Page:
Accommodation for carers after the death of the person your

Moving back into the family home to look after my father in his eighties
There are four children
And my father owns the house
I have no other accommodation no job other than caring as I have prostate cancer and rely on Bicalutamide and zoladex hormone implants but just get by
What happens when my father dies
By the time his estate is split up and the bit of mortgage paid up I’ll be lucky to see the price of a car by that time may need a career myself
No one lives local for me
How do local authorities see this

Hi David,

Wishing you a warm welcome to the Forum!

That’s a lot of stress and worry you are having to deal with. But please know you’re not alone, we are sure that many on here will understand exactly how you feel and offer support. Caring can be very lonely and the pandemic has made caring responsibilities challenging as many carers have been socially restricted and unable to attend social groups etc.

Carers UK can potentially help to give you some advice tailored to your individual circumstances as a carer surrounding issues like:
Benefits and financial support
Carers’ assessments and how to get support in your caring role
Services available to carers and the people you care for
How to complain effectively and challenge decisions

Our Telephone Helpline is available on 0808 808 7777 from Monday to Friday, 9am – 6pm or you can contact us by email (

Citizens Advice may also be able to provide some further advice too- Carers: help and support - Citizens Advice

I truly hope that some of this information can help you David.

Best Wishes,

Hi David,

I’m so sorry to hear about your situation. You might want to look at this website and maybe contact them for a bit of advice: Homelessness advice - Shelter England

Can I just ask where you were living prior to looking after your Dad? Private renting? In your own property? I only ask this because when you contact your local authority, they will ask you this. How old are you by the way?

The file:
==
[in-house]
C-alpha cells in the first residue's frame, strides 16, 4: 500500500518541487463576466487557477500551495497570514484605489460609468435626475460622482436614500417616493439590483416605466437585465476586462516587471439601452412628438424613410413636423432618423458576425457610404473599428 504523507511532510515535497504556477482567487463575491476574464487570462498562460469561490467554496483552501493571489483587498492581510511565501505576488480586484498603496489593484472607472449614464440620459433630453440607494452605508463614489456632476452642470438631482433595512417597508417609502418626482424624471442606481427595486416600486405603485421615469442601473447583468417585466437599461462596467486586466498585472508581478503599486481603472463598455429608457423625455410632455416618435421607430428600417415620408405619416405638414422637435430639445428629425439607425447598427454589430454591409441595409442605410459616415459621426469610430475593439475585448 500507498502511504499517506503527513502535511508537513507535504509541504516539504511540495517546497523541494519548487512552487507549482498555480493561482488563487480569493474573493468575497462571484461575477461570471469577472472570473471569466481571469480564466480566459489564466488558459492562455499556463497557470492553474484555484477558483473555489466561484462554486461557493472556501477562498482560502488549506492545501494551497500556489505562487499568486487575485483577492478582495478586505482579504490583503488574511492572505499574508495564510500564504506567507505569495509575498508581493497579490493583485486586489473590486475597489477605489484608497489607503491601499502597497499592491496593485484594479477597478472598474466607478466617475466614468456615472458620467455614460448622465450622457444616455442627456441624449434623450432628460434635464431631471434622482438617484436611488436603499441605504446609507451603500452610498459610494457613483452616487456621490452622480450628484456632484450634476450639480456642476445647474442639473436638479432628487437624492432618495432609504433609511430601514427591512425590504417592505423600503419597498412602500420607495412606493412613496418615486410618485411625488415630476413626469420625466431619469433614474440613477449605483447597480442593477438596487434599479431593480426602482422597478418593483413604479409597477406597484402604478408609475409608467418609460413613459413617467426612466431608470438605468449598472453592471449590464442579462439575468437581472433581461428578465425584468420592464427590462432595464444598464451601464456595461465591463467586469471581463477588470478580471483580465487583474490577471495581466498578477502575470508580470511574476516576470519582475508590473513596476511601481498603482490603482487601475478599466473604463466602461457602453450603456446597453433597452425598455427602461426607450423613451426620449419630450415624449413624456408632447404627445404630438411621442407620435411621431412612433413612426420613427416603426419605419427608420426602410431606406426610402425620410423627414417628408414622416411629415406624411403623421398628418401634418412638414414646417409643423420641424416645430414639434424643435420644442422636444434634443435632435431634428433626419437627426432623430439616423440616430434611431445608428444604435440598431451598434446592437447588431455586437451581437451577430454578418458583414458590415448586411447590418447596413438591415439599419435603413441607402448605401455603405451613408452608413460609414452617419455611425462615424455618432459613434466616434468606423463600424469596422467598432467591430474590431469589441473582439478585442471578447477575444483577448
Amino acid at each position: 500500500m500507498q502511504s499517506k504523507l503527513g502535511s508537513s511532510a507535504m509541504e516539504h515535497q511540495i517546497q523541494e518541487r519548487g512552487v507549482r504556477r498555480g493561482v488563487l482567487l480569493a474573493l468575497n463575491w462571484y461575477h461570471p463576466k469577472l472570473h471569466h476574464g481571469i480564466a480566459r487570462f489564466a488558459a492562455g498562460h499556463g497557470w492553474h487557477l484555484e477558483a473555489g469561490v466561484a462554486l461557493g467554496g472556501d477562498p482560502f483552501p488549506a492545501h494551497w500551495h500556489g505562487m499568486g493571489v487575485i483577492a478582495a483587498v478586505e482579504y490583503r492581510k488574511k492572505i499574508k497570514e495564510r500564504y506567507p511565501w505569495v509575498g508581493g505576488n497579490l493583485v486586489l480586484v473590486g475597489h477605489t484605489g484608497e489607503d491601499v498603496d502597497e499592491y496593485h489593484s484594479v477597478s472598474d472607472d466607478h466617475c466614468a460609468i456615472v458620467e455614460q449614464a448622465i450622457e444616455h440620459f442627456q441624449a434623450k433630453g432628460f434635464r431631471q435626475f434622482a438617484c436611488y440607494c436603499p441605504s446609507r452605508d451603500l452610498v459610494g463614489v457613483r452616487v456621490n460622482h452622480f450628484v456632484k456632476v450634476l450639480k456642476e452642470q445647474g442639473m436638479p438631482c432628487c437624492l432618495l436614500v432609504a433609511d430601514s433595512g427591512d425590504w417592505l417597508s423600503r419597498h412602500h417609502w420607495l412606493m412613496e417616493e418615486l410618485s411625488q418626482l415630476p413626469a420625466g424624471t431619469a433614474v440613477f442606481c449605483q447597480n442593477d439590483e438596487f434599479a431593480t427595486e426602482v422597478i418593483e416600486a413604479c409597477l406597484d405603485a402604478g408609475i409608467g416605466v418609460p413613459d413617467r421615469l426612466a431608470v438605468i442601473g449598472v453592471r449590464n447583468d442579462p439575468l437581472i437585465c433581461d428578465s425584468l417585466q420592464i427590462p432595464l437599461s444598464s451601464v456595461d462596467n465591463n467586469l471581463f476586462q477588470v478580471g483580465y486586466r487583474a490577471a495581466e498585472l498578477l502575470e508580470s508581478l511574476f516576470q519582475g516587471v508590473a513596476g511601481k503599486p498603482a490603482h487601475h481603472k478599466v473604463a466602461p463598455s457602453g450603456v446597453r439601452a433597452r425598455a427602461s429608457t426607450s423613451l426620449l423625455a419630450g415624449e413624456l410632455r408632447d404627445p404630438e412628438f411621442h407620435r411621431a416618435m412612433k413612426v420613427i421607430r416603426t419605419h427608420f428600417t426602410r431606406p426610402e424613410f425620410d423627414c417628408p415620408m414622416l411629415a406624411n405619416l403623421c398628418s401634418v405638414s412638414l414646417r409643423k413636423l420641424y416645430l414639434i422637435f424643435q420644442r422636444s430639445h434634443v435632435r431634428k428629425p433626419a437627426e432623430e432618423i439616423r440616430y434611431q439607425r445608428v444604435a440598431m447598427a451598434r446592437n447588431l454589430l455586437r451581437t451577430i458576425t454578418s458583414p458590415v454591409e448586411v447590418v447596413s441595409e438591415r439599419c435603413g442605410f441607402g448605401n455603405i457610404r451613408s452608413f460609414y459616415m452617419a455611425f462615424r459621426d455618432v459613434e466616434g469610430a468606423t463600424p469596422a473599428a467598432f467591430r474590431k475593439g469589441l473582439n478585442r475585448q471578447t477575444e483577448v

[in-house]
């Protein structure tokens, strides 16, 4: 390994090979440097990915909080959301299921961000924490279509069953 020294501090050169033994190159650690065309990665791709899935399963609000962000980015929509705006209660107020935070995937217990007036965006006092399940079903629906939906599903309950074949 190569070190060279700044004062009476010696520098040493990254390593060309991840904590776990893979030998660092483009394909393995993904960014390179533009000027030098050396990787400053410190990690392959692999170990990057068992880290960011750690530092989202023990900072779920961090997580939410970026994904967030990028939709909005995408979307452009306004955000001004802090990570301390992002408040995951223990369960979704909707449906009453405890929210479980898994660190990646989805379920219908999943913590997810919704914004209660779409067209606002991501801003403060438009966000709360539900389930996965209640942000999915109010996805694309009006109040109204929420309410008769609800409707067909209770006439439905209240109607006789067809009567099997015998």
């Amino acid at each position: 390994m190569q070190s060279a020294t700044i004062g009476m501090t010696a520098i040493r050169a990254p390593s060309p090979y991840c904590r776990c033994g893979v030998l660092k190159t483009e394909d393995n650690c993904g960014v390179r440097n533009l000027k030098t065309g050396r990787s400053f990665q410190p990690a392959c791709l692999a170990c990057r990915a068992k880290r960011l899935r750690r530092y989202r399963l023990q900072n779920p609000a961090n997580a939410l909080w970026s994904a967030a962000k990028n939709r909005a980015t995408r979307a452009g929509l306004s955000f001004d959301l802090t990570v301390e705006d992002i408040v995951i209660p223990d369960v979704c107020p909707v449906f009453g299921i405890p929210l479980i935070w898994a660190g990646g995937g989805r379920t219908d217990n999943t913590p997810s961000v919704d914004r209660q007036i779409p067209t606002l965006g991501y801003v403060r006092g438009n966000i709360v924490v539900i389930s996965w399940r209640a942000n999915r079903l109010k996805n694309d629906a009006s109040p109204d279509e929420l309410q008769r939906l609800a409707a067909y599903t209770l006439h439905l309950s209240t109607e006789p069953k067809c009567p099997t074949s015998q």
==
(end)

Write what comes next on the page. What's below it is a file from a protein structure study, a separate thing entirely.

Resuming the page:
If and when you become homeless, it “appears” you have priority for rehousing based on your illness so they should offer you temporary accommodation before more long term accommodation. Certain illnesses and health issues trigger priority for rehousing, so if someone is genuinely homeless, has nowhere else to go and they have priority for rehousing, they have to be offered some sort of temporary accommodation and a priority banding for rehousing. Depending on your local authority and their housing stock, this might be a council property, a housing association property or even a private rented property.

I suggest you phone your local authority next week and ask for a callback from their housing department. They will be able to give you some advice and possible steps to take. Also, they may ask you to do a housing application and give you a high banding straight away so they don’t have to put you into temporary accommodation (it costs them a fortune and the government are asking for numbers in temporary accommodation to be reduced) or they may be able to help you with a bond for private rented accommodation.

Good luck and let us know how you get on.

PS. The information above I have based on my local authority. Things might be different where you are. So best to phone up and ask for advice and help.

In your circumstances it would be best NOT to move in with dad unless he makes special provision for you in his will. At very least increasing your share to half of the property. You are making yourself homeless long term. Can you tell us more about dad’s situation. We may be able to suggest alternative solutions.

Hello, David. I am sorry to hear about your situation. However it would help we had a little more information.

  • Why are you vacating your present accommodation and what type of accommodation is it?
  • How is your father’s general health. What health issues does he have that require caring?
  • Who are these four children? Are they you and your siblings? What is their age range? Do they have any health issues?
  • Is your prostate cancer preventing you from getting a job?

There are possible good ways forward, but we need clarification on these points - otherwise there are too many alternatives to consider.